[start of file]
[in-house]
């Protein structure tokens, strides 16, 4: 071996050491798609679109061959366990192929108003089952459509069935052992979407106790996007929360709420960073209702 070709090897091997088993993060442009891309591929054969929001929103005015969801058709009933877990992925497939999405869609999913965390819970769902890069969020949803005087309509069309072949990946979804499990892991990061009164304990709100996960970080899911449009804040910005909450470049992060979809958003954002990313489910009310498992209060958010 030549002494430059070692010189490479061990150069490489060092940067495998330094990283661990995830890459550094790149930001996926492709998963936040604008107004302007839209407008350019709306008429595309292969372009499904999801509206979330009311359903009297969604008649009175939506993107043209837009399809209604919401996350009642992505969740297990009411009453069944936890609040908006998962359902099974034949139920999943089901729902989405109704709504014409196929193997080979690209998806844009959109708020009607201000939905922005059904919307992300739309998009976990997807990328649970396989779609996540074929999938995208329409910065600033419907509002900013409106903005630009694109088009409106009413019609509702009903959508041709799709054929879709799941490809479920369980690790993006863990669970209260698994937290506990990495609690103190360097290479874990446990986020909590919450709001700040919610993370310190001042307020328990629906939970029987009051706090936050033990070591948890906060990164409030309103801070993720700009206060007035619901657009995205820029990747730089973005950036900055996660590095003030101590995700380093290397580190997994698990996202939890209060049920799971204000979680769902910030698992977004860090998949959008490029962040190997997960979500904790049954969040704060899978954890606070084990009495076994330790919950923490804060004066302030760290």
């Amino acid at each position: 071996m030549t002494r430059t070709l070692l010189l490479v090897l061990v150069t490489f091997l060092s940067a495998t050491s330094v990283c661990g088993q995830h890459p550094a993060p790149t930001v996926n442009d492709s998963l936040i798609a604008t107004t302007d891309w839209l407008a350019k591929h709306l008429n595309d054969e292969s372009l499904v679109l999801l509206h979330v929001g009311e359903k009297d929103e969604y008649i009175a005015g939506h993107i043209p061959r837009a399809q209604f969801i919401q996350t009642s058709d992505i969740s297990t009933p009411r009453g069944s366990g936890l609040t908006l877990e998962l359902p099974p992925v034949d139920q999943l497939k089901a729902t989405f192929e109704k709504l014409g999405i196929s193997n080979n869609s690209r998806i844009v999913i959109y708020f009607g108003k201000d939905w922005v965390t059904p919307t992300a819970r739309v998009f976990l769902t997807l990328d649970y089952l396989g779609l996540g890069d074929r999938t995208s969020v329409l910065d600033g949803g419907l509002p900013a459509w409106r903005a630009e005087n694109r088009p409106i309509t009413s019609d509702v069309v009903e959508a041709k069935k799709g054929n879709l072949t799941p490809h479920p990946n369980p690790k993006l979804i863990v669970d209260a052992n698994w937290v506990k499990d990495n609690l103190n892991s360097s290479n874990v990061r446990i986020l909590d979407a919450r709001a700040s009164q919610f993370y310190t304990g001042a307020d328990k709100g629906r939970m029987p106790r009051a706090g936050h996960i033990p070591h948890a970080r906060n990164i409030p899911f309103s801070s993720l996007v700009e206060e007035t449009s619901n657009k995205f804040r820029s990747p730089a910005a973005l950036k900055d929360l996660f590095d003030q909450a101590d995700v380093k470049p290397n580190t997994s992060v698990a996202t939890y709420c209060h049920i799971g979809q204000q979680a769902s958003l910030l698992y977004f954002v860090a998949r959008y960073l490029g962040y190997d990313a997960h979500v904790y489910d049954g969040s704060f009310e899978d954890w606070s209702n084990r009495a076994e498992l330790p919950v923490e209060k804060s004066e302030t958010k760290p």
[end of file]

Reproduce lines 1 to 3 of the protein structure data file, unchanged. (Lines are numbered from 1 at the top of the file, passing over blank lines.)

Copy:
[in-house]
């Protein structure tokens, strides 16, 4: 071996050491798609679109061959366990192929108003089952459509069935052992979407106790996007929360709420960073209702 070709090897091997088993993060442009891309591929054969929001929103005015969801058709009933877990992925497939999405869609999913965390819970769902890069969020949803005087309509069309072949990946979804499990892991990061009164304990709100996960970080899911449009804040910005909450470049992060979809958003954002990313489910009310498992209060958010 030549002494430059070692010189490479061990150069490489060092940067495998330094990283661990995830890459550094790149930001996926492709998963936040604008107004302007839209407008350019709306008429595309292969372009499904999801509206979330009311359903009297969604008649009175939506993107043209837009399809209604919401996350009642992505969740297990009411009453069944936890609040908006998962359902099974034949139920999943089901729902989405109704709504014409196929193997080979690209998806844009959109708020009607201000939905922005059904919307992300739309998009976990997807990328649970396989779609996540074929999938995208329409910065600033419907509002900013409106903005630009694109088009409106009413019609509702009903959508041709799709054929879709799941490809479920369980690790993006863990669970209260698994937290506990990495609690103190360097290479874990446990986020909590919450709001700040919610993370310190001042307020328990629906939970029987009051706090936050033990070591948890906060990164409030309103801070993720700009206060007035619901657009995205820029990747730089973005950036900055996660590095003030101590995700380093290397580190997994698990996202939890209060049920799971204000979680769902910030698992977004860090998949959008490029962040190997997960979500904790049954969040704060899978954890606070084990009495076994330790919950923490804060004066302030760290």
């Amino acid at each position: 071996m030549t002494r430059t070709l070692l010189l490479v090897l061990v150069t490489f091997l060092s940067a495998t050491s330094v990283c661990g088993q995830h890459p550094a993060p790149t930001v996926n442009d492709s998963l936040i798609a604008t107004t302007d891309w839209l407008a350019k591929h709306l008429n595309d054969e292969s372009l499904v679109l999801l509206h979330v929001g009311e359903k009297d929103e969604y008649i009175a005015g939506h993107i043209p061959r837009a399809q209604f969801i919401q996350t009642s058709d992505i969740s297990t009933p009411r009453g069944s366990g936890l609040t908006l877990e998962l359902p099974p992925v034949d139920q999943l497939k089901a729902t989405f192929e109704k709504l014409g999405i196929s193997n080979n869609s690209r998806i844009v999913i959109y708020f009607g108003k201000d939905w922005v965390t059904p919307t992300a819970r739309v998009f976990l769902t997807l990328d649970y089952l396989g779609l996540g890069d074929r999938t995208s969020v329409l910065d600033g949803g419907l509002p900013a459509w409106r903005a630009e005087n694109r088009p409106i309509t009413s019609d509702v069309v009903e959508a041709k069935k799709g054929n879709l072949t799941p490809h479920p990946n369980p690790k993006l979804i863990v669970d209260a052992n698994w937290v506990k499990d990495n609690l103190n892991s360097s290479n874990v990061r446990i986020l909590d979407a919450r709001a700040s009164q919610f993370y310190t304990g001042a307020d328990k709100g629906r939970m029987p106790r009051a706090g936050h996960i033990p070591h948890a970080r906060n990164i409030p899911f309103s801070s993720l996007v700009e206060e007035t449009s619901n657009k995205f804040r820029s990747p730089a910005a973005l950036k900055d929360l996660f590095d003030q909450a101590d995700v380093k470049p290397n580190t997994s992060v698990a996202t939890y709420c209060h049920i799971g979809q204000q979680a769902s958003l910030l698992y977004f954002v860090a998949r959008y960073l490029g962040y190997d990313a997960h979500v904790y489910d049954g969040s704060f009310e899978d954890w606070s209702n084990r009495a076994e498992l330790p919950v923490e209060k804060s004066e302030t958010k760290p």